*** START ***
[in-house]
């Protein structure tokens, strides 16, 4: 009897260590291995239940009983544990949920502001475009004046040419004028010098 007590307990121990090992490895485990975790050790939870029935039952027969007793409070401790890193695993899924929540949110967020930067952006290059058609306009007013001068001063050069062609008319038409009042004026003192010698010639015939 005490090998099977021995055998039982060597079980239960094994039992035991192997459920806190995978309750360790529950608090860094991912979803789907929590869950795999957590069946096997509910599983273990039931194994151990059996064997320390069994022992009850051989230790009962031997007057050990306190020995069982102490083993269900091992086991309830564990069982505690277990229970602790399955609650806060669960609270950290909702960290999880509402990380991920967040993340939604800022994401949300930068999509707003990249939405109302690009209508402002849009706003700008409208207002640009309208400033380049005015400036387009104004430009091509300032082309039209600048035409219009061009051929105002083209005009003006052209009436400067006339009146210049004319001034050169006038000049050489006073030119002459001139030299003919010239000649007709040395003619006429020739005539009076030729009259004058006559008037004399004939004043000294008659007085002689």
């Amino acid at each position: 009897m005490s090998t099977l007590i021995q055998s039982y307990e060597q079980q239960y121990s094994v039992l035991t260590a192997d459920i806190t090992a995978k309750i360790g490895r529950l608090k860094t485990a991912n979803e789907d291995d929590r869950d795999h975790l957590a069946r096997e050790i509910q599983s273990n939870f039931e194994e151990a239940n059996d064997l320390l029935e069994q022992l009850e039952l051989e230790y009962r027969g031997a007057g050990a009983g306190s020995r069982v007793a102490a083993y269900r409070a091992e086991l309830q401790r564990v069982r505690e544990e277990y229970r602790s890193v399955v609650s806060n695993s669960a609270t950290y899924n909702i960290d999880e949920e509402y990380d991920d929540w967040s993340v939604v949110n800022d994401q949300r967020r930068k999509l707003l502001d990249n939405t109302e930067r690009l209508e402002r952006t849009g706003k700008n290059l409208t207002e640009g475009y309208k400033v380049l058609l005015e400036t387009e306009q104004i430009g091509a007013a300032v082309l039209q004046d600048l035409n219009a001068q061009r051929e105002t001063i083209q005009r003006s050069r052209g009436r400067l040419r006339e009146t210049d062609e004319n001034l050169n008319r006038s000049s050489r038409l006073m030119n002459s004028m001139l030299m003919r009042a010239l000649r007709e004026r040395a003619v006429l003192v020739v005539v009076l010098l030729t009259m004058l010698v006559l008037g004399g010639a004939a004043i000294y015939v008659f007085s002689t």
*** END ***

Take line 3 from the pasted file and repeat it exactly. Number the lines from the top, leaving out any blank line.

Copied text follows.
């Amino acid at each position: 009897m005490s090998t099977l007590i021995q055998s039982y307990e060597q079980q239960y121990s094994v039992l035991t260590a192997d459920i806190t090992a995978k309750i360790g490895r529950l608090k860094t485990a991912n979803e789907d291995d929590r869950d795999h975790l957590a069946r096997e050790i509910q599983s273990n939870f039931e194994e151990a239940n059996d064997l320390l029935e069994q022992l009850e039952l051989e230790y009962r027969g031997a007057g050990a009983g306190s020995r069982v007793a102490a083993y269900r409070a091992e086991l309830q401790r564990v069982r505690e544990e277990y229970r602790s890193v399955v609650s806060n695993s669960a609270t950290y899924n909702i960290d999880e949920e509402y990380d991920d929540w967040s993340v939604v949110n800022d994401q949300r967020r930068k999509l707003l502001d990249n939405t109302e930067r690009l209508e402002r952006t849009g706003k700008n290059l409208t207002e640009g475009y309208k400033v380049l058609l005015e400036t387009e306009q104004i430009g091509a007013a300032v082309l039209q004046d600048l035409n219009a001068q061009r051929e105002t001063i083209q005009r003006s050069r052209g009436r400067l040419r006339e009146t210049d062609e004319n001034l050169n008319r006038s000049s050489r038409l006073m030119n002459s004028m001139l030299m003919r009042a010239l000649r007709e004026r040395a003619v006429l003192v020739v005539v009076l010098l030729t009259m004058l010698v006559l008037g004399g010639a004939a004043i000294y015939v008659f007085s002689t």